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Penguin adoption - Promises

> > Dear PenguinPromises > > The penguins have reached the coast of Brazil and will be having a great time. > The sky is blue, the sun is shining, and the water is crystal clear. Catching > fish is easy for Promises with such good sunshine and clear water. > > When Promises is home in the colony raising chicks, just one type of fish makes > up 90% of the diet. The common name for those fish is Sprats, and the scientific > name is "Sprattus fuegensis". The reason that the penguins almost exclusively > catch sprats here in the south is because they are very common in Patagonia, > and live in large groups, called shoals. > > Because sprats live in shoals, the penguins are able to catch them quickly once > they have located the shoal. The penguins swim around the shoal eating one fish > after another, and can quickly catch enough to take back to the nest. Of course > the shoals have millions of fish
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Penguins South America update

> > Dear PenguinPromises > > The chicks have now left the colony and have gone to sea to begin life on their > own. They are now swimming up the coast of Patagonia towards Brazil. In a few > weeks time Promises will follow them to Brazil, but first there are things that > all the adult penguins must do before they can leave. > > When young birds leave the nest they are said to have fledged. In reality the > word refers to birds that can fly, but even though penguins cannot fly, the word > fledged is still correctly applied to penguins in both common language and scientific > reports. > > Once the chicks have fledged they are then called juveniles. The term juvenile > refers to what might be considered a penguin version of a human teenager. They > are now able to live independently from their parents and make their own way > in the world, but they have still not finished developing to attain their full &g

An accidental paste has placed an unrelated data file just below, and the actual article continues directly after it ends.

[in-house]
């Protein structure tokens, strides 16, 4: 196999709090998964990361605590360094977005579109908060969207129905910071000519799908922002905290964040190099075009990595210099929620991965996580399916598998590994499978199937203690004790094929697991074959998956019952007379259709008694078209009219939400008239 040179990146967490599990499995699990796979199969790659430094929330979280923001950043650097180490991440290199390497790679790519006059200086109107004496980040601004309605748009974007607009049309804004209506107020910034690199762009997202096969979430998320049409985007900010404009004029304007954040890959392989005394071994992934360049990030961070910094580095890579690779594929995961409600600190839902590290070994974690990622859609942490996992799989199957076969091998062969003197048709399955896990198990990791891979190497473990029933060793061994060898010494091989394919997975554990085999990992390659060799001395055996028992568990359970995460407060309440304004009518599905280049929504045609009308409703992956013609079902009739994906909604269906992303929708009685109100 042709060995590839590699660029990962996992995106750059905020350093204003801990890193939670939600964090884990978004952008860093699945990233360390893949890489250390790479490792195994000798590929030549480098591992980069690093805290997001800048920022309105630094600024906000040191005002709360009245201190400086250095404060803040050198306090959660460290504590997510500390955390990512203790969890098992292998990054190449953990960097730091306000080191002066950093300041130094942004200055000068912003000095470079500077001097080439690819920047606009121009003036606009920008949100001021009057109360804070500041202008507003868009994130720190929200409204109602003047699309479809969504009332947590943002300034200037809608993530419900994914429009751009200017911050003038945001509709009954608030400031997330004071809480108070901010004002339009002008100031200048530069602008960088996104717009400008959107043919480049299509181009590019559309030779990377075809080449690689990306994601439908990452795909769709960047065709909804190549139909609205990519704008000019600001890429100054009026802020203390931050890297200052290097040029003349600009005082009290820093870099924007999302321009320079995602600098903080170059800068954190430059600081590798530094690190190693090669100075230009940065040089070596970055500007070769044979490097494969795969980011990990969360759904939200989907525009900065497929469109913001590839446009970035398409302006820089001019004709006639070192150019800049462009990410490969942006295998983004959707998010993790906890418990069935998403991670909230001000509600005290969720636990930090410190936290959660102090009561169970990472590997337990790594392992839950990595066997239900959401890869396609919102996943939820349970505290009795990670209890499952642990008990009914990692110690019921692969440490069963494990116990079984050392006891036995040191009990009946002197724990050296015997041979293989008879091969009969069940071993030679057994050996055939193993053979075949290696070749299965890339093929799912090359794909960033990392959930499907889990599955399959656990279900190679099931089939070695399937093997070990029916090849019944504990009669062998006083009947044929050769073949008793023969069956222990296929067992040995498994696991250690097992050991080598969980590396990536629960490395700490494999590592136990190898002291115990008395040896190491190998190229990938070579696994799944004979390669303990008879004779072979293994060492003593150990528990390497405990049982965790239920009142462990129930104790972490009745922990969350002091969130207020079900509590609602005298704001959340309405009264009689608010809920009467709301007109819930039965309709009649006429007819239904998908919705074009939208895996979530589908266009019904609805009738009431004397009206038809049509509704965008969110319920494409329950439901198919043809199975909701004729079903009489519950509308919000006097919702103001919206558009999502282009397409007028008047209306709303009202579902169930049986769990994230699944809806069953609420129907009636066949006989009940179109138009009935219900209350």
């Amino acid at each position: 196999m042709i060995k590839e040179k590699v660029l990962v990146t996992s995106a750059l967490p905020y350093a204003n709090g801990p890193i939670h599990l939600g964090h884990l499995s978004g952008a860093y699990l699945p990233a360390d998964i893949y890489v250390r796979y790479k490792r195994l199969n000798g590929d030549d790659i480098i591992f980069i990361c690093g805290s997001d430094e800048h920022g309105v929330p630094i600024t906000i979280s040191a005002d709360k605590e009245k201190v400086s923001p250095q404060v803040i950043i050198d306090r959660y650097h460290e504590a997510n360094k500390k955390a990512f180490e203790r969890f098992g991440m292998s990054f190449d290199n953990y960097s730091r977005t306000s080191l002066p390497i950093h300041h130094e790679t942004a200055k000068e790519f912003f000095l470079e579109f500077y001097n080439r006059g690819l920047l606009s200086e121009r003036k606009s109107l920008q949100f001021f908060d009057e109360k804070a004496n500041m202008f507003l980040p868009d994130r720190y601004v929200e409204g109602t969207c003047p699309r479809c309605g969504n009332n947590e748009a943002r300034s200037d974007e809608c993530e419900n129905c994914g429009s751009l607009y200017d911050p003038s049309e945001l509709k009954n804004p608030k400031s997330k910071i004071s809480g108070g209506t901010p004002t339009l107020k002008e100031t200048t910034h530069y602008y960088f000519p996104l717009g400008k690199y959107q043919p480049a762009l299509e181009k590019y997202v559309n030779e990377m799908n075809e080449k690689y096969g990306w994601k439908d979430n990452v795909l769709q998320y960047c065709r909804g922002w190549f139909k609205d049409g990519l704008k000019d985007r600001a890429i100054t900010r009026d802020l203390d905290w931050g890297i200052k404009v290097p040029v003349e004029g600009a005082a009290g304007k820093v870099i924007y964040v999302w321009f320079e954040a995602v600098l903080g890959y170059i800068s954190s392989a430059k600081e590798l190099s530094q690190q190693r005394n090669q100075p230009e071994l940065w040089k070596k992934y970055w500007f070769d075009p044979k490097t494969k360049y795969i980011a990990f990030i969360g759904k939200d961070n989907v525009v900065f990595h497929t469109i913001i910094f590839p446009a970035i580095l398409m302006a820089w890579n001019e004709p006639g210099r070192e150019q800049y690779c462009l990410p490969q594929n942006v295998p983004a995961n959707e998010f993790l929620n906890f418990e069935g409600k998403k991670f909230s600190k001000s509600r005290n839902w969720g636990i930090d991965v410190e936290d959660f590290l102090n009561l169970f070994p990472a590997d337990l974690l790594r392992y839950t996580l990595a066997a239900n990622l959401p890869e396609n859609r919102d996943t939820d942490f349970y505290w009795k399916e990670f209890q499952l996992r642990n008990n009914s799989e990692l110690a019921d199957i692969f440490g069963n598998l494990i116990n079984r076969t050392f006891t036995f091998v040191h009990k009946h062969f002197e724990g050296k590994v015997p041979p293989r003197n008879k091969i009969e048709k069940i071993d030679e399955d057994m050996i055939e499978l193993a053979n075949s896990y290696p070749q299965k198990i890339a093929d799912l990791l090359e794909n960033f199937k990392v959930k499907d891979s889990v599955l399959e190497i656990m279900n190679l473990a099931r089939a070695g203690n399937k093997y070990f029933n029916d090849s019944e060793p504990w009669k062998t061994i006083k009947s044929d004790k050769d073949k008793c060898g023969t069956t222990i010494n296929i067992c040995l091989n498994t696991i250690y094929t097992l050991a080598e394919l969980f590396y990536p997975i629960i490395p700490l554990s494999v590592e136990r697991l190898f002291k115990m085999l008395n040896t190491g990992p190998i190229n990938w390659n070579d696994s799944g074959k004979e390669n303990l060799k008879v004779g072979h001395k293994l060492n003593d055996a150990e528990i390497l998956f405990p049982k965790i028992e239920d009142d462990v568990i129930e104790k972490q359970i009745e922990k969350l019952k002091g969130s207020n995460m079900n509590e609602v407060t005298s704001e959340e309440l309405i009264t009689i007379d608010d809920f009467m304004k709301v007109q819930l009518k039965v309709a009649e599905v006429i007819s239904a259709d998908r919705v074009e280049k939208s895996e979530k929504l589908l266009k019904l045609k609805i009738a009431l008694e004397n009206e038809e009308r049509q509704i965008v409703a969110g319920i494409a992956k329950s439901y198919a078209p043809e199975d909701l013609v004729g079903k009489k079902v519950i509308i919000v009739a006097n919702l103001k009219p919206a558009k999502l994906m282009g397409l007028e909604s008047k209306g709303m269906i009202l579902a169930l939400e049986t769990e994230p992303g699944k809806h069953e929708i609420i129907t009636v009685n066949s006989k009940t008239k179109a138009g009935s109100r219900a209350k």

FW: Christmas Greetings from Promises

Dear PenguinPromises The eggs have finally hatched, and your penguin now has two tiny baby penguins in the nest. At the moment the chicks are too small and fragile to send you a photo of them, as you will know from previous years. When the chicks are so small they need very little food. Their main requirements are warmth and protection, so they spend most of their time hiding underneath Promises. Trying to take photos of the nervous chicks hiding in the nest under the parents would just cause disturbance, and would be unlikely to result in good photos. So for now I attach a photo of another nest, where two chicks were visible for us to take a photo without causing any disturbance. Even so I barely managed to get the head. In January the chicks will begin leaving the nest for short periods of time, to stretch and to do flipper exercises, enabling us to get good photos of all the chicks. There are two chicks in the attached photo, one has its head tucked inside the burrow, a